My novel about Neolithic lesbians on Orkney, Between Boat and Shore, was published on Friday by Manifold Press – information and purchase links. In this post I want to explore one of the challenges of writing a novel set in the Neolithic period, about six or seven thousand years ago: namely, deciding what words to use. At times it felt more like writing fantasy or sci-fi – constructing a different, unknown world and working out how to translate it into our own – than writing something historical.
Warning: this post contains minor spoilers about the book, the setting and the characters, although not about any major events of the plot.
Some things were actually easier. I think if I were writing a novel set a hundred years ago, I might be tempted to spend ages consulting timelines of slang and other resources, and write at least some of the dialogue in the language of the time. For the early Neolithic, this just isn’t possible – not even because it would need translating, but because we have very little idea what language was spoken anywhere in the world at that time. In Europe, it was probably whatever language became Proto-Indo-European, a language we don’t have in full but linguists can reconstruct in parts from the commonalities between later languages. I used Proto-Indo-European and its wide geographic spread in two ways: firstly, as a justification for characters who had travelled some distance around the coast of Europe being able to basically understand those in the new community where they had arrived; secondly, as inspiration for the names of characters. I applied a liberal amount of poetic license to adjust for ease of pronunciation etc., but almost every character in the book has a name based on a word calculated to have existed in Proto-Indo-European. For example, Trebbi is named from the root treb-, dwelling or settlement, which survived in the Celtic languages and will be familiar to map-readers in Cornwall and Wales as the prefix Tre-.
Apart from that, I used casual, modern British English, including a set of neopronouns. Of the many options available for nonbinary pronouns, I tried to choose a set which would suit my characters, be clear enough not to need explicit discussion in the text, and also not introduce confusion. With that in mind, I used ey/em/eir. The parallel with the sort-of patterns of he/him/his, she/her/hers, and they/them/theirs seems close enough that readers won’t need it explaining, or have to re-read sentences to clear up confusion about plural/singular, and the sounds work with the sounds of the names I used. (It doesn’t work with Proto-Indo-European, which apparently didn’t have third person pronouns at all… I briefly considered taking that on as a writing challenge, but couldn’t face ‘this one’ and ‘that one’ for a whole novel!)
I also gave some thought to the question of swearing – what does a Neolithic person say when they want to be rude? I found N. K. Jemison’s blog post on Fantastic Swearing very helpful here, and essentially ran with her observation that scatological language is crude almost everywhere. I also adopted her position that there was no reason for my characters to treat sexual language as swearing – and extended that to not included swear words in my sex scenes. The descriptions there use plain but specific language: ‘vulva’ rather than ‘cunt’. (The Proto-Indo-European word was something like pisda or pisdeh, by the way.)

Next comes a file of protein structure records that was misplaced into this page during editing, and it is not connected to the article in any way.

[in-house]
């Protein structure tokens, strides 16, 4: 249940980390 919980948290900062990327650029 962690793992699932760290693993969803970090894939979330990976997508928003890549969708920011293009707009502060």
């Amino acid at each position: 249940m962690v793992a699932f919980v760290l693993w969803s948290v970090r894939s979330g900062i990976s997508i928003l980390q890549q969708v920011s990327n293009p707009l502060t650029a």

Other choices about language followed in a similar vein. They talk about doctors rather than healers, for example, choosing modern terms rather than trying create a ‘primitive’ atmosphere. Some of the choices about language for religion were shaped by my Quaker sources of inspiration, although I tried to steer clear of technical terms. The village has a leader rather than a priest or a king, and alert readers will recognise the functions of clerk and elder in the decision-making meetings of this pre-literate society. They have ideas about the ancestors, something implied by the way people of that time and place built tombs (I invented this specific village, but their tomb is real and archaeologists do think megalithic tombs went with territory and communities). They also talk about Goddess; not the Goddess, as it would usually be put in modern English, but Goddess as a fact of life the way some people are able to talk about God.
Another question which didn’t appear until I’d finished writing the novel is how to describe the characters and their relationships. The main story line is about two women who start a romantic and sexual relationship, but is it really a lesbian romance when the story is set three thousand years before Sappho was born? On reflection I think it is. There are sensible arguments against putting modern labels on historical figures (e.g. if you call Alexander the Great bisexual, you might be describing some things about him but missing a lot about how he and his contemporaries understood sexuality). However, I don’t think those apply in the same way to fictional characters, who are at least as much a product of my culture and imagination as of the Neolithic, and probably more. My characters can be lesbians (or bisexual or nonbinary or whatever) if both I and my readers are happy to say so.
See how these choices work out in a novel by reading Between Boat and Shore now. 🙂
Many thanks to Martel Reynolds who discussed these topics with me throughout the writing process.